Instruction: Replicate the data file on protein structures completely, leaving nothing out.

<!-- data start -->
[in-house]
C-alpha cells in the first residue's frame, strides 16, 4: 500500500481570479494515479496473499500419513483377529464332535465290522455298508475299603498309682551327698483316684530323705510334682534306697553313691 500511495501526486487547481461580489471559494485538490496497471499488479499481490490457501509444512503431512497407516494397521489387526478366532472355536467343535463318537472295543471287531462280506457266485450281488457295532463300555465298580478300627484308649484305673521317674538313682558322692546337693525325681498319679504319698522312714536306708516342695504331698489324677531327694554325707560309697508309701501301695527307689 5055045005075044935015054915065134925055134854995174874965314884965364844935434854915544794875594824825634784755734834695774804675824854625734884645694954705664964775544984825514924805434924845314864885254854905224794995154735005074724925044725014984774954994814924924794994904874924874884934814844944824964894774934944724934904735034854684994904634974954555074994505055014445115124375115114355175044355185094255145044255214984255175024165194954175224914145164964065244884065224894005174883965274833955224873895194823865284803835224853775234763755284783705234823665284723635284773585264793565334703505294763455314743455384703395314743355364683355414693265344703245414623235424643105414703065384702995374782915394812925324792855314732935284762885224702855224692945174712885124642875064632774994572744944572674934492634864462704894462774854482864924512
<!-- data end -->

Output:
[in-house]
C-alpha cells in the first residue's frame, strides 16, 4: 500500500481570479494515479496473499500419513483377529464332535465290522455298508475299603498309682551327698483316684530323705510334682534306697553313691 500511495501526486487547481461580489471559494485538490496497471499488479499481490490457501509444512503431512497407516494397521489387526478366532472355536467343535463318537472295543471287531462280506457266485450281488457295532463300555465298580478300627484308649484305673521317674538313682558322692546337693525325681498319679504319698522312714536306708516342695504331698489324677531327694554325707560309697508309701501301695527307689 5055045005075044935015054915065134925055134854995174874965314884965364844935434854915544794875594824825634784755734834695774804675824854625734884645694954705664964775544984825514924805434924845314864885254854905224794995154735005074724925044725014984774954994814924924794994904874924874884934814844944824964894774934944724934904735034854684994904634974954555074994505055014445115124375115114355175044355185094255145044255214984255175024165194954175224914145164964065244884065224894005174883965274833955224873895194823865284803835224853775234763755284783705234823665284723635284773585264793565334703505294763455314743455384703395314743355364683355414693265344703245414623235424643105414703065384702995374782915394812925324792855314732935284762885224702855224692945174712885124642875064632774994572744944572674934492634864462704894462774854482864924512